The use of social media and social networking sites such as Twitter and Facebook is on the rise, and a body of research that has emerged over the past few years has identified these platforms to reflect individual and population’s psychological states and milieu.5 Similarly, recent work has shown the utility of social media data for studying depression, but limited studies have investigated other mental health conditions using social media data.5
When national and international scientific investigations are reviewed, crimes committed involving children on the Internet have been observed to be progressively increasing. It is important to study the regional and city-wise distribution of this increase to understand the causes of crimes involving children, which is why we believe that discussion of this case is important.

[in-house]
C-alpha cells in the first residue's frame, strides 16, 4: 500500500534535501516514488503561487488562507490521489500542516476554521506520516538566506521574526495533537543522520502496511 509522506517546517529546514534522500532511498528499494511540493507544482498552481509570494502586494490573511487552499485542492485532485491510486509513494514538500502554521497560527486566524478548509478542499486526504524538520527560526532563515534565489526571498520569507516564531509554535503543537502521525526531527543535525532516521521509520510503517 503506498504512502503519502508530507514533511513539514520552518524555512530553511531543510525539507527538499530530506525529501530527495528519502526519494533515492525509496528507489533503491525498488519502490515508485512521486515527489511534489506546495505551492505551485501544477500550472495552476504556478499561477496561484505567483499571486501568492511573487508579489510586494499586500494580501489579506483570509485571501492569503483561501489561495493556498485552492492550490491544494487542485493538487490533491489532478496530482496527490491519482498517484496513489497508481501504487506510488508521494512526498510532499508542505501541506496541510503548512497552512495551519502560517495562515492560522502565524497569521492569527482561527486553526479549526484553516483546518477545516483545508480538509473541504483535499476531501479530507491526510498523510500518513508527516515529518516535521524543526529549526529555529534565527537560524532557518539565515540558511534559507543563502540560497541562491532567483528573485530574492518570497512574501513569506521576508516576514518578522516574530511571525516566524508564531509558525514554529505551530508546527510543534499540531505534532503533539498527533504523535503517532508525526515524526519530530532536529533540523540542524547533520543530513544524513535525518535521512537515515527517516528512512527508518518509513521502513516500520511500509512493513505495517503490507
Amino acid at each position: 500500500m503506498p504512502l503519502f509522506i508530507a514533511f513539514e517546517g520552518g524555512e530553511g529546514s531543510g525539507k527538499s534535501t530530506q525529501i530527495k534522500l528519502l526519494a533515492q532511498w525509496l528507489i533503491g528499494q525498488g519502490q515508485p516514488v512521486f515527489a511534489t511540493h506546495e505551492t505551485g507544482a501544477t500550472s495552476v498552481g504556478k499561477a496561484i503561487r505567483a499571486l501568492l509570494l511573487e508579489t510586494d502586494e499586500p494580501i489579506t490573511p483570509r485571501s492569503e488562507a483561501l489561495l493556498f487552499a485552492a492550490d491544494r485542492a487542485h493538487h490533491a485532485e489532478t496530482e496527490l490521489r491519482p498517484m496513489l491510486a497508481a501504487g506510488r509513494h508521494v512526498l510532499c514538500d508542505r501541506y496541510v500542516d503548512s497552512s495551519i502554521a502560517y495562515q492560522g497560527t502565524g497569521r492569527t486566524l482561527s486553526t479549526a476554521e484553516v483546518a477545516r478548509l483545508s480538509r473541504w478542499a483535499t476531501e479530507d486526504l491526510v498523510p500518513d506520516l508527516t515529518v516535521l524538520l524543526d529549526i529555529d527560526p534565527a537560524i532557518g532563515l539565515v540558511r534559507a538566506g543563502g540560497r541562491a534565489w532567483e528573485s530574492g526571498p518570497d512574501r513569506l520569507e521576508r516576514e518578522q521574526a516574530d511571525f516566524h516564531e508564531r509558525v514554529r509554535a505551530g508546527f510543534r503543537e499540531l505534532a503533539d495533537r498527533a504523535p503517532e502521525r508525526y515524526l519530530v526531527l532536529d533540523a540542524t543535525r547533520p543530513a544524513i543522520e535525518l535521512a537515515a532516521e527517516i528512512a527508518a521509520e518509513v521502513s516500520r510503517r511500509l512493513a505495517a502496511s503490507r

Written informed consent was obtained from the patient and parents to publish this paper. A boy aged 14 years and 2 months was the first of two brothers in his family. He was referred to the Sakarya University Department of Pediatric Psychiatry in 2015 under police custody for a forensic report to determine whether he was aware of the legal meaning and consequences of his act and if he had developed the ability to guide his behavior. He was studying in class 9 and with a normal school success level. He reported having sexual intercourse with his 9-year-old brother for a total of three times, and on the last time he reported that their two cousins were also present in the room and they had sexual intercourse with the victim live on the social media platform periscope. He added that apart from him, the two cousins also had anal intercourse with his brother. He reported that he deeply regretted his actions and that he was presently in shock. He reported that he started experiencing sleep disturbances after these incidents were uncovered, started losing his temper quickly, and was continually yelling at home. The forensic investigations of this case had started after the Interpol informed Turkish authorities about the recordings of periscope being found on a pornographic website in the US. After the interview, it was concluded that he had a normal mental capacity. According to Diagnostic and Statistical Manual of Mental Disorders-IV, a working diagnosis of attention deficit hyperactivity disorder (ADHD) and comorbid conduct disorder were considered. An interview with the parents of this case was carried out, along with the inquest file, after which definite conclusions could be reached in the forensic report. Also, an order for social investigation of this child was given and health precautions to be taken were advised.